Woman Kills Intruder In Her Home

Nov 2018
6,057
1,862
Bel Air, MD
#51
I guess, by definition, most responsible adults will behave the way you say, since they wouldn't be responsible if they didn't. But, when, you look at the stories, there must be a lot of irresponsible adults, given all the time people are shooting innocents they thought were intruders, or shooting themselves while cleaning the gun, or leaving a gun around for a kid to shoot someone, etc. That's why the net impact, in the stats, is for people to be less safe with a gun in the house.
According to the U.S. Department of Justice, 1.03 million home invasions occur each year.Aug 5, 2017

I think there is a need for families to have guns.

I think responsible adults should have a gun in the house, if they want. But, how do we know if they are responsible? Maybe, there should be a short course on the use of guns, safety procedures, and how to always secure the gun so children don't have access to them. When our nation was founded, most every household had at least one gun in it. I doubt if many of them were having issues with it.
 
Nov 2018
6,057
1,862
Bel Air, MD
#52
So, a woman saving herself with a gun is OK but statistically she was safer without a gun than with one. Not a gun owner myself but seems to me if she was a good enough shot to shoot the guy in the head she was statistically safer with a gun.
I agree. The woman has a better chance of survival with a gun than not having one.
 
Oct 2014
32,217
5,809
C-A-N-A-D-A-Eh
#53
Yes, the idea that every story about self-defense with a firearm is a good-guy-with-a-gun (and no room for ACTUAL conversation) is bullshit.
Not an argument, but If that was the message you wanted to send, then why would you list it with a story that works against that intent?

Thanks for agreeing with me.
Delusion was the word.

2nd strawman from you in 1 thread.
Why haven't you been able to demonstrate either?

If you want to have that conversation, I'm not going to stand in your way. But from me to you, I already made it clear that I personally don't want to cheapen this and other stories with that claptrap - it always devolves into personalities over substance.
You ARE cheapening the story and worse, you are effectively sending the message that the criminal SHOULD HAVE gotten away with what he was planning with that woman trapped in her own home.

The only unfortunate part of the story is that this woman has to clean the brains of that criminal off her floors.
 

Ian Jeffrey

Council Hall
Mar 2013
75,109
43,839
Vulcan, down the street from Darth Vader
#55
But, when, you look at the stories, there must be a lot of irresponsible adults, given all the time people are shooting innocents they thought were intruders, or shooting themselves while cleaning the gun, or leaving a gun around for a kid to shoot someone, etc.
There are a lot of irresponsible adults. (And let us not forget the police shootings of innocent people, too...) And a lot of responsible ones, too; considering the number of guns in circulation, one might expect more accidents and/or mistakes than we have, or at least than we hear about.
 
Likes: OlGuy

Ian Jeffrey

Council Hall
Mar 2013
75,109
43,839
Vulcan, down the street from Darth Vader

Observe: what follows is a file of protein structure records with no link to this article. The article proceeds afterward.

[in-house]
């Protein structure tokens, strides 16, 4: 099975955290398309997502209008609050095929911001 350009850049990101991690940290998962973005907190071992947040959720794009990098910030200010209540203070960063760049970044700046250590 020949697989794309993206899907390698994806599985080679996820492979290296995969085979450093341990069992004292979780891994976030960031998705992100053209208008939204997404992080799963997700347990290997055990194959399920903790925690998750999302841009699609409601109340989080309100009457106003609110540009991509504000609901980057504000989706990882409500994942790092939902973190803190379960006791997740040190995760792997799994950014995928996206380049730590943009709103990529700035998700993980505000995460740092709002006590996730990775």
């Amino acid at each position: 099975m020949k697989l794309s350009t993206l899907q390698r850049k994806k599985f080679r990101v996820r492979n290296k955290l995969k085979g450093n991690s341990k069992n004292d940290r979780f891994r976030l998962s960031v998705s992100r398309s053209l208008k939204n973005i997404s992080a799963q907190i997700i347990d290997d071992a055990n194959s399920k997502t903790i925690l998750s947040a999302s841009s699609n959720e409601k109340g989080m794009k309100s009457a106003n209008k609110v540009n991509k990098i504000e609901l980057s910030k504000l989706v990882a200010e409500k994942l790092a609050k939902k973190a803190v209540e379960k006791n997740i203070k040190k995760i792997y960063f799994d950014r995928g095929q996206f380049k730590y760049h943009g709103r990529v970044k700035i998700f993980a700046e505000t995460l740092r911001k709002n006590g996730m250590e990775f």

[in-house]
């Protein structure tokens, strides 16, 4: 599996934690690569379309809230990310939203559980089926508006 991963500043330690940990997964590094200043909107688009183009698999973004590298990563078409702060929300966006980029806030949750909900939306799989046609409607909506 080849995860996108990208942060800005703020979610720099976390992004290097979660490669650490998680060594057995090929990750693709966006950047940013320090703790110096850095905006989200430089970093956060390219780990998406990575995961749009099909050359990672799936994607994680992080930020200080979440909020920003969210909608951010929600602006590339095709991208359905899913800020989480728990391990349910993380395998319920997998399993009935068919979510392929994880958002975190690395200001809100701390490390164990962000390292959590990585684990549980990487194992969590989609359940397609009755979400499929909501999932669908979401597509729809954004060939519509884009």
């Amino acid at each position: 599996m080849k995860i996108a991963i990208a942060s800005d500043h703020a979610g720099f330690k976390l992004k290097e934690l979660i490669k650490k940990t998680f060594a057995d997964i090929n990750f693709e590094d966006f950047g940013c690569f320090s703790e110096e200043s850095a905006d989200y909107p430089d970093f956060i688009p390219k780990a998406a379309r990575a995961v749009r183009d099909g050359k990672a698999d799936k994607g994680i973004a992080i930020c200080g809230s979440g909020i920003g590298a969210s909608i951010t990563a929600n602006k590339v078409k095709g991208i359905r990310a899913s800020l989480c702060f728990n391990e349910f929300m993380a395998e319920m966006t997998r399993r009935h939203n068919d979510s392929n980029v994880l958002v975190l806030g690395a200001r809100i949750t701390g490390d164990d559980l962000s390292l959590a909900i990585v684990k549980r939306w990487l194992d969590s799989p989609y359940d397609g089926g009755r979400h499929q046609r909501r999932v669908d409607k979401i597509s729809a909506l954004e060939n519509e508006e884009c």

#56
You ARE cheapening the story and worse, you are effectively sending the message that the criminal SHOULD HAVE gotten away with what he was planning with that woman trapped in her own home.
I did not see him articulating any such position.
The only unfortunate part of the story is that this woman has to clean the brains of that criminal off her floors.
Do we know that was a problem? Perhaps the bullet did not exit, and he fell in such a way as to preclude such a mess from being made. (Though maybe he tracked in some dirt...)
 

Ian Jeffrey

Council Hall
Mar 2013
75,109
43,839
Vulcan, down the street from Darth Vader
#57
So, a woman saving herself with a gun is OK but statistically she was safer without a gun than with one. Not a gun owner myself but seems to me if she was a good enough shot to shoot the guy in the head she was statistically safer with a gun.
Well, she was not statistically safer, but she was actually safer, as it turned out. But the point is valid ... it does not make sense to say a person is safer under any circumstance where he or she might be required or expected to be the victim of a crime based on statistics.
 
Likes: OlGuy
Nov 2018
6,057
1,862
Bel Air, MD
#58
How do you define "mental issues"?
It's not easy to define, but anyone who is seeing a professional because of severe depression, or has shown signs of being a danger to society, then they shouldn't be trusted with guns. The problem, though, is not everyone who has mental health issues has been diagnosed.
 

Ian Jeffrey

Council Hall
Mar 2013
75,109
43,839
Vulcan, down the street from Darth Vader
#59
It's not easy to define, but anyone who is seeing a professional because of severe depression, or has shown signs of being a danger to society, then they shouldn't be trusted with guns.
Even "shown signs of danger" is kind of nebulous, though. And severe depression is not really such a sign, when you consider that the overwhelming majority of people who have Major Depressive Disorder (and most mental illnesses, for that matter) are a danger to no one.
 
Likes: OlGuy
Nov 2018
6,057
1,862
Bel Air, MD
#60
Even "shown signs of danger" is kind of nebulous, though. And severe depression is not really such a sign, when you consider that the overwhelming majority of people who have Major Depressive Disorder (and most mental illnesses, for that matter) are a danger to no one.
I agree. I don't know what laws can be passed that would be fair to everyone. We certainly don't want some psychopath owning a gun, but a lot of people with depression, etc. shouldn't be disqualified.
 

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